Wednesday marks ten years since the Maori Party became officially recognised as a political movement.
A decade on, and two of its founding members, Tariana Turia and Pita Sharples are quitting the game before this year's general election.
Dr Sharples said it had come a long way since it was created to fight the introduction of the Foreshore and Seabed Act in 2004. He said it was hard to imagine at the beginning it would come so far.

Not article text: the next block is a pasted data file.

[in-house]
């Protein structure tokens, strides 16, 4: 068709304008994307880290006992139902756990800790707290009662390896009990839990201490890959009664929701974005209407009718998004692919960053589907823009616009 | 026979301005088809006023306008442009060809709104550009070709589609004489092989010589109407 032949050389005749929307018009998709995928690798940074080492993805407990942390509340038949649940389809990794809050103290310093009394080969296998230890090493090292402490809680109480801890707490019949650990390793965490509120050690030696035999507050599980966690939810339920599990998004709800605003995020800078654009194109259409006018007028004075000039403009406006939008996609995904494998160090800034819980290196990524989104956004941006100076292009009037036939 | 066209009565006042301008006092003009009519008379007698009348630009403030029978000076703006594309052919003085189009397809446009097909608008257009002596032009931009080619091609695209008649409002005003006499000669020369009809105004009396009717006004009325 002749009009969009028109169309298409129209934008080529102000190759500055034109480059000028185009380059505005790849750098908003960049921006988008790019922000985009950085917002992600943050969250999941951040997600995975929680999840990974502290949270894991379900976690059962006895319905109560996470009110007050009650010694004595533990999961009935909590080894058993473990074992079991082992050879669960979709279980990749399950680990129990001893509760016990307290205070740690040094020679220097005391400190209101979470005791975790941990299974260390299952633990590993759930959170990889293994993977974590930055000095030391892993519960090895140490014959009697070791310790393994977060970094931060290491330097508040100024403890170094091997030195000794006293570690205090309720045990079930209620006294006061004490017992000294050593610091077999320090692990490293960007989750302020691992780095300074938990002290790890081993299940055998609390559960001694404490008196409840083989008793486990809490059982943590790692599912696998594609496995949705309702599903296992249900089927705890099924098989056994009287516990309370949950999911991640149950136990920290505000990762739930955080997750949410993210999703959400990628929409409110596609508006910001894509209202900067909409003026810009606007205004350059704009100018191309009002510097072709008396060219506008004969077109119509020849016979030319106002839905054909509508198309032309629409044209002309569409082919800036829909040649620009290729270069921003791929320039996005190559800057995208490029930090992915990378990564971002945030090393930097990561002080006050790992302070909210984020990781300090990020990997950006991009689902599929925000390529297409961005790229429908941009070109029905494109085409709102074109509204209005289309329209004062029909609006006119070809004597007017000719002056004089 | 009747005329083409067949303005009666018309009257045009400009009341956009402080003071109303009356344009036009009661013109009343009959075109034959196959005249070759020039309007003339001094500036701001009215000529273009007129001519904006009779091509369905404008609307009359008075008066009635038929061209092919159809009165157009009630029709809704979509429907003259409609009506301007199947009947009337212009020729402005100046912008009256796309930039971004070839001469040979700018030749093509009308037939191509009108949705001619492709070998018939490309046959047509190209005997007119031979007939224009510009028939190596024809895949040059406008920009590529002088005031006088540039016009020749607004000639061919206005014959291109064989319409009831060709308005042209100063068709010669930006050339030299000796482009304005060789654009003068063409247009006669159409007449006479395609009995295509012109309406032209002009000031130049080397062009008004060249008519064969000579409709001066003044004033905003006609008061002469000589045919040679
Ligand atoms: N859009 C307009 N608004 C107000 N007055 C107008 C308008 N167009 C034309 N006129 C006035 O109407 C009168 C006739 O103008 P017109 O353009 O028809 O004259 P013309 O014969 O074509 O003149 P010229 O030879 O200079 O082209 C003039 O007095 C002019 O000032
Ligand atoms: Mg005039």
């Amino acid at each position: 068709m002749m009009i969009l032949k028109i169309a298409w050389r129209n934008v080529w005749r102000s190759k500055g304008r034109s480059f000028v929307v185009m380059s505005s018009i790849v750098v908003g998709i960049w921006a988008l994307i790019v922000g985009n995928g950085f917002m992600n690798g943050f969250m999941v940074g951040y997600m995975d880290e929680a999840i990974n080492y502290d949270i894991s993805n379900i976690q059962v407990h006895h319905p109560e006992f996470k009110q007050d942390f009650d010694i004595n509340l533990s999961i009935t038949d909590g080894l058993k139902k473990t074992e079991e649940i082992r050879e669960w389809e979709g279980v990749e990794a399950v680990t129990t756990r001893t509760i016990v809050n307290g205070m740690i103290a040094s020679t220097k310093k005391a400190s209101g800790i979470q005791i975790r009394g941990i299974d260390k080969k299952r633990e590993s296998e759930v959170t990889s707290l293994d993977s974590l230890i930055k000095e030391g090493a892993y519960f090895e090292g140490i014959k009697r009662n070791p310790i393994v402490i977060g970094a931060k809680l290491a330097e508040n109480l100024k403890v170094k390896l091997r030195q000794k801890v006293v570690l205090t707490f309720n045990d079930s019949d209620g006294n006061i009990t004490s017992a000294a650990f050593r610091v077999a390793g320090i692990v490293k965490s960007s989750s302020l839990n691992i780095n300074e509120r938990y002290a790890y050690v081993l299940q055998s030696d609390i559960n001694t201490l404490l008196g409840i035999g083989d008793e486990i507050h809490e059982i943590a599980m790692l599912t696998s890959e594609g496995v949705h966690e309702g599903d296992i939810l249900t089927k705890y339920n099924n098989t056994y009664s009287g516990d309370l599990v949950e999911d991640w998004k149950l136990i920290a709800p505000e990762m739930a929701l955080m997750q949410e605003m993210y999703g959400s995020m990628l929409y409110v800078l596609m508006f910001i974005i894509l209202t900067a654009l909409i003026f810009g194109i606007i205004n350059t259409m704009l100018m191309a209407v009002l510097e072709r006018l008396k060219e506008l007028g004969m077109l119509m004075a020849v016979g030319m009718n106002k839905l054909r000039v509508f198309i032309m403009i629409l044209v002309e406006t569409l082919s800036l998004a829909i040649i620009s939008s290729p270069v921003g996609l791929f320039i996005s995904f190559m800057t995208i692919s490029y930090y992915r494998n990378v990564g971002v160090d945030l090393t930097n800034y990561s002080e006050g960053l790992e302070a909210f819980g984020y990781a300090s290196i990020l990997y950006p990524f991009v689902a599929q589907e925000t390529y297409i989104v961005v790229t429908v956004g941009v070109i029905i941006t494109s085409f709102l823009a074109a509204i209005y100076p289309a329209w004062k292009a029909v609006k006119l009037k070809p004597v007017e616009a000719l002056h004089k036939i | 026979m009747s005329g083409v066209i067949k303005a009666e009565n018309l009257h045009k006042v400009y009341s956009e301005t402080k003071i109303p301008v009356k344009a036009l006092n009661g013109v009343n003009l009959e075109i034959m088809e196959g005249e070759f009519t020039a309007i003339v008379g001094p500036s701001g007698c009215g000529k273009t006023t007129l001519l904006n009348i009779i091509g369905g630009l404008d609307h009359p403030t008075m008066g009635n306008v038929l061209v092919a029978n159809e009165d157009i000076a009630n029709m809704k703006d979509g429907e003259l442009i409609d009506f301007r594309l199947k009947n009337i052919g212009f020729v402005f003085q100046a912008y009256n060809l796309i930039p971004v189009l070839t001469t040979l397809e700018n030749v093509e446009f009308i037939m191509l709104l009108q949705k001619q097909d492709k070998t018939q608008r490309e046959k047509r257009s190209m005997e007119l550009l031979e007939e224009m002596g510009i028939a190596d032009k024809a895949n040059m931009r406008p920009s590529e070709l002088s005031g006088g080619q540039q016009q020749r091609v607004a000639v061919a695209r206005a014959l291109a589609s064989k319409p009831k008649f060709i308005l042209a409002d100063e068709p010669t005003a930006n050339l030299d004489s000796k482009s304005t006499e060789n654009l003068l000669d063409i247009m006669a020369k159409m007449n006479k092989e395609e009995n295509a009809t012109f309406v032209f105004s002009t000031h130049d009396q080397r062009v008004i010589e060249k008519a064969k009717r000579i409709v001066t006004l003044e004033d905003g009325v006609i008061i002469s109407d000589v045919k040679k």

He said the setting up of the first Statutory Maori Board for the Auckland City Council was a breakthrough as well as the introduction of the whanau ora policy.
But Dr Sharples said Maori were not the only ones to gain from the creation of the Maori Party.
"The real benefit is the way in which the party has been able to take Maori kaupapa to the table and it being recognised and honoured. What we've shown is what's good for Maori is good for New Zealand, and people have generally accepted that."